“Flexibility has been researched for over 100 years. It’s track record is unimpressive, particularly when viewed in light of other components of physical fitness. Flexibility lacks predictive and concurrent validity value with meaningful health and performance outcomes. Consequently, it should be retired as a major component of fitness.” (Nuzzo, 2020)

What is classified as “stretching”? Stretching is taking tissues and placing them under a sustained hold for a period of time that varies depending on the intent. Over the last several years, there have been many varieties of stretching that have found their way into the gym. With any stretching tactic the result is the same, a slight increase in length of the muscle. But what’s the point?

It is a tale as old as time. Ever seen someone get out of their car to go for a run? They pop in their headphones, do a couple standing quad stretches, maybe a few walking hamstring reaches, then off they go on their merry way down the road. The intent is to be ready for the jog by priming the tissue for the task ahead but did this quick stretch routine actually provide any benefit to their workout? Or was it all out of habit?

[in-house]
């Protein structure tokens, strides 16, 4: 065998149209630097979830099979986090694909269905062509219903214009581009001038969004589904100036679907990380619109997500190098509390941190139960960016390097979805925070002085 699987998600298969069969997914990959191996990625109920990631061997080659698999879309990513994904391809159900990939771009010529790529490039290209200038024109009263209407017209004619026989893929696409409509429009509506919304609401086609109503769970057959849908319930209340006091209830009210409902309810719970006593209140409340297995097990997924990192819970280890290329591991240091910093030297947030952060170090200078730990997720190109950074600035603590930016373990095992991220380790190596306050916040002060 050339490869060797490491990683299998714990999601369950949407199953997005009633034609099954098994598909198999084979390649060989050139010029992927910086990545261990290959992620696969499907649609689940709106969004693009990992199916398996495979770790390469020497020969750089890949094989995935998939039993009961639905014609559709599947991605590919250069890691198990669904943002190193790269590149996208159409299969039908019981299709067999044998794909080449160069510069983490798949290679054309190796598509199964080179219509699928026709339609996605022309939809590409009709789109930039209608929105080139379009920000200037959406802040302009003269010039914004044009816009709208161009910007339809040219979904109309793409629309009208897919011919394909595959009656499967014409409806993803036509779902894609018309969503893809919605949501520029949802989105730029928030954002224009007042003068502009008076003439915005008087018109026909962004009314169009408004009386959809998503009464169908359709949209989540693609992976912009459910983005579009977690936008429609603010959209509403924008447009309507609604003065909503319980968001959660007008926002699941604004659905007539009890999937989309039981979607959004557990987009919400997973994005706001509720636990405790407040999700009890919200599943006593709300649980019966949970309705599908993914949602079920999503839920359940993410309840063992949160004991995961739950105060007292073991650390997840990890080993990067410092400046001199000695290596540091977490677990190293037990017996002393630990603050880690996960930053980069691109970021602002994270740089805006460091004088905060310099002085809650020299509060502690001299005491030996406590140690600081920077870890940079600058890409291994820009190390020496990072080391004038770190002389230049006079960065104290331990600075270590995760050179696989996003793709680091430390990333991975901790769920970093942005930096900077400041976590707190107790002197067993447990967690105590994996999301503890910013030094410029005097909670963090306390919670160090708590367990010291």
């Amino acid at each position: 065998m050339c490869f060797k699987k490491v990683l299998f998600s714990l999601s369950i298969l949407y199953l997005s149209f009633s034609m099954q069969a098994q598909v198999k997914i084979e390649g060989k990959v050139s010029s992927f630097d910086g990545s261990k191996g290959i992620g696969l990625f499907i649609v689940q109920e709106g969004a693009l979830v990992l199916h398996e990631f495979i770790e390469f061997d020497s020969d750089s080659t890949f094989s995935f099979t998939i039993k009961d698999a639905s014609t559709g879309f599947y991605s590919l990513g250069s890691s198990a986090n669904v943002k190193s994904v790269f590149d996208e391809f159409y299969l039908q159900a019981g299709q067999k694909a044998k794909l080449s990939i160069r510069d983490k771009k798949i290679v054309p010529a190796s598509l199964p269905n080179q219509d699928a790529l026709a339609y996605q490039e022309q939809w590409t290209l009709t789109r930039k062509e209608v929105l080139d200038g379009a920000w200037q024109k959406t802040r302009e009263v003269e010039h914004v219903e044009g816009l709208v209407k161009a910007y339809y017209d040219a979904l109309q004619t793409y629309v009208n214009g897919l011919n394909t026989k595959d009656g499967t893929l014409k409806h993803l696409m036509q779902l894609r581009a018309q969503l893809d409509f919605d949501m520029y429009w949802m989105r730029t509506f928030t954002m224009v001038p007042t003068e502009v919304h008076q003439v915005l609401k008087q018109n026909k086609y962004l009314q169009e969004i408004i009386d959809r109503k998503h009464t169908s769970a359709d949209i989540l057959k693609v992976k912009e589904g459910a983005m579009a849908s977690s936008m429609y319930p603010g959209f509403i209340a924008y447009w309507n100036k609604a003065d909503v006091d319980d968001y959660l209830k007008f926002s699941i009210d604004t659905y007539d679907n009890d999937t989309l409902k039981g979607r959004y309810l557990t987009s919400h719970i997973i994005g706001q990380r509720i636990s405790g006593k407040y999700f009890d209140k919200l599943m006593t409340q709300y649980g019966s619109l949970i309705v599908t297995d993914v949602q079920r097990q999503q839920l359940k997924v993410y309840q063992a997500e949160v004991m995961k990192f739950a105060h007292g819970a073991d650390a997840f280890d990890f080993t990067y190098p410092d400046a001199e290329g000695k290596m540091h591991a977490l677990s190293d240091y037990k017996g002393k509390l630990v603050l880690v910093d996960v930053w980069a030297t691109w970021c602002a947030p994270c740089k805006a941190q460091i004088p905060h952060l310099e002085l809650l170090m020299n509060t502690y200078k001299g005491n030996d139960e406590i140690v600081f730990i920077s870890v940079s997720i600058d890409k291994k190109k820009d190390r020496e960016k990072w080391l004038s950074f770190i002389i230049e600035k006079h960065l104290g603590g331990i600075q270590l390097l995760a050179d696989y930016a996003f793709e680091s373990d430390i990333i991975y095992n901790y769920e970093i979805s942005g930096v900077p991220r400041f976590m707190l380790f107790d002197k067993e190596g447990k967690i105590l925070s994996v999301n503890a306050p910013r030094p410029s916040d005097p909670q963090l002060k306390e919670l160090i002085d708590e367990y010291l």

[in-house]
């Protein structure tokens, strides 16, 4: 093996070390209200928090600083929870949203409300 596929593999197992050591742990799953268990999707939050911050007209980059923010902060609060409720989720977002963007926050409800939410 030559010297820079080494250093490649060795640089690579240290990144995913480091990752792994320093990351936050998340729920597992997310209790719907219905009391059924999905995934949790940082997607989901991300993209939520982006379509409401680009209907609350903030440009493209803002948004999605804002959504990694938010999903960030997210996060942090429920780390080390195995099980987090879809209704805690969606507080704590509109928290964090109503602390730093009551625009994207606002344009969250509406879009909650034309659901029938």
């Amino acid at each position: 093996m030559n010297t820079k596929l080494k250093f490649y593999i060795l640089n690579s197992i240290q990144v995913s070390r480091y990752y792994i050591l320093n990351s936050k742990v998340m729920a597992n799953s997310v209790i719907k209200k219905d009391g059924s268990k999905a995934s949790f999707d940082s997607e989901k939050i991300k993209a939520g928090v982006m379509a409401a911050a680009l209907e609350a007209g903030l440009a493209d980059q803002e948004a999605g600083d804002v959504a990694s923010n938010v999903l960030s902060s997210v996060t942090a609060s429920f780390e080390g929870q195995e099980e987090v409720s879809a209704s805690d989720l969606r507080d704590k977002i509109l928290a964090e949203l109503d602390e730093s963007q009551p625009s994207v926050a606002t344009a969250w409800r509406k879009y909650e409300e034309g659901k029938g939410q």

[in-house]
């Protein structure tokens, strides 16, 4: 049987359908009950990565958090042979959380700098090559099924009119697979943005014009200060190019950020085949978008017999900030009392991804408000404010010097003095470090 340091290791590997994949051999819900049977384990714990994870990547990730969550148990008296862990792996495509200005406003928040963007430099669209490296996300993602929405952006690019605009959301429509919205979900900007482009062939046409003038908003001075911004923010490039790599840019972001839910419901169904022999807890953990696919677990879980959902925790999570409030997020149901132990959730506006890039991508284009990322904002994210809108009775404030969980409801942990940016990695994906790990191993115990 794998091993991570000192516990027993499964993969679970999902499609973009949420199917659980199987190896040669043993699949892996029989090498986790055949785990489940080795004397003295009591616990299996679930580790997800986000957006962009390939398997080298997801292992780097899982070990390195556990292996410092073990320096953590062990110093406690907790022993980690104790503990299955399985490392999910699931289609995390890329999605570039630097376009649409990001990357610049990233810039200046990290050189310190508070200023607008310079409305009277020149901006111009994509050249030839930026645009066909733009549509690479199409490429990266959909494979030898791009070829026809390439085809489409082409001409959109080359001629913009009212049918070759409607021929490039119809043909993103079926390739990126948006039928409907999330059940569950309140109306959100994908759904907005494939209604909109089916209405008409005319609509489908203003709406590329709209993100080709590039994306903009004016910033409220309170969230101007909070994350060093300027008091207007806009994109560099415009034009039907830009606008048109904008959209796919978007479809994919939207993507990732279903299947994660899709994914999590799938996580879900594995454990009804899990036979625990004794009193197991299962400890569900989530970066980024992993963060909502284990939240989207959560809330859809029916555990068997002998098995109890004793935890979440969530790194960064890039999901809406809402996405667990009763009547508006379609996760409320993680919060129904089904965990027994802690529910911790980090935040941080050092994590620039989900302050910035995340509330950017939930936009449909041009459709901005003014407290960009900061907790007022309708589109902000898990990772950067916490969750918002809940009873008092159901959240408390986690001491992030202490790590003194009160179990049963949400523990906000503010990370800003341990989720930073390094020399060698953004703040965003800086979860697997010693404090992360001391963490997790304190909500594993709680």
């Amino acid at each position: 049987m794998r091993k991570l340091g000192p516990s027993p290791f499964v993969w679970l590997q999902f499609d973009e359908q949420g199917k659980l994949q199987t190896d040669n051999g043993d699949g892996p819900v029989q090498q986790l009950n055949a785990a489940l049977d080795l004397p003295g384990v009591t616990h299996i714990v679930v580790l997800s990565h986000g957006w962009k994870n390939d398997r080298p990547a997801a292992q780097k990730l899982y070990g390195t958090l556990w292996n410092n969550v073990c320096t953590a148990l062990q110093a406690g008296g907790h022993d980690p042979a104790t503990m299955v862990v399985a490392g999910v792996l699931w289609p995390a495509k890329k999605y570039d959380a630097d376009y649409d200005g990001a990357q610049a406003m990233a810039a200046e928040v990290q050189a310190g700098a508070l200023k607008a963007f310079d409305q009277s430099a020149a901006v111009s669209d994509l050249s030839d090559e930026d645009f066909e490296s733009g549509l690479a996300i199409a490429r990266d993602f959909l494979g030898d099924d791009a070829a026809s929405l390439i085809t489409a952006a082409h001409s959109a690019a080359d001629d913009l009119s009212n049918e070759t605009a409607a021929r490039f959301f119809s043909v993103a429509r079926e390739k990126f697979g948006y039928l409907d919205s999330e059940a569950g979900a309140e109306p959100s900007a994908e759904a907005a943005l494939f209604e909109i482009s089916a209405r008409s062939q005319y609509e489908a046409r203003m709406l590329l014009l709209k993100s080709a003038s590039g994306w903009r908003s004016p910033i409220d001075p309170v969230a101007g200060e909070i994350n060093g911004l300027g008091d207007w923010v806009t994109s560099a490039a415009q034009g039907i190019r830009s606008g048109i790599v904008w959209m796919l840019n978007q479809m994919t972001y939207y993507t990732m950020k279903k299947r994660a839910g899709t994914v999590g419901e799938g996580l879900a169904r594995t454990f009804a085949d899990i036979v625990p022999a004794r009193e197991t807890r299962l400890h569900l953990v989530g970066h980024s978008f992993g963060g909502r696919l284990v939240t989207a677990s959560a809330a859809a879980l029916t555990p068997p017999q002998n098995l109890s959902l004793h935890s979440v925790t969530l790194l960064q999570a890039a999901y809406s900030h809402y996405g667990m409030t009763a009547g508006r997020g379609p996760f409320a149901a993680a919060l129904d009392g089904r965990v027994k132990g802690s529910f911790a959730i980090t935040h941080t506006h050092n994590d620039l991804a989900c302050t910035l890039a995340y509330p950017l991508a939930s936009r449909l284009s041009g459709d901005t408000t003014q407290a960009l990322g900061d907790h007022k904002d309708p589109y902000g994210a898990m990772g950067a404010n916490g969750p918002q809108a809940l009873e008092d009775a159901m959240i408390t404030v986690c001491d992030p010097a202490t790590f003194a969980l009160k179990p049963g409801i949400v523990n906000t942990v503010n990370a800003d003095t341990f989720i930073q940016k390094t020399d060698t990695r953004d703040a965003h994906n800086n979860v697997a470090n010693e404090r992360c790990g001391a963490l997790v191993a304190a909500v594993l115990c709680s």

People have been making false claims in the name of stretching for too long now. Time to debunk some myths.

Stretching isn’t a warm-up. A “warm-up” refers to readiness for activity. You cannot “warm-up” your body by pulling on it. You are much better off starting with a gentler version of the activity you are trying to accomplish and letting the metabolic activity of your body do its job. Walking before you run will cause muscle contraction, increase your body temperature, and get your blood flowing. The benefits of a solid warm-up include injury prevention and enhanced performance. The most studied and reviewed warm up regimen, The FIFA 11+, includes a variety of movements to prepare for physical activity such as strength, plyometrics and balance exercises. You’ll note that stretching is not included. (Kim, 2020)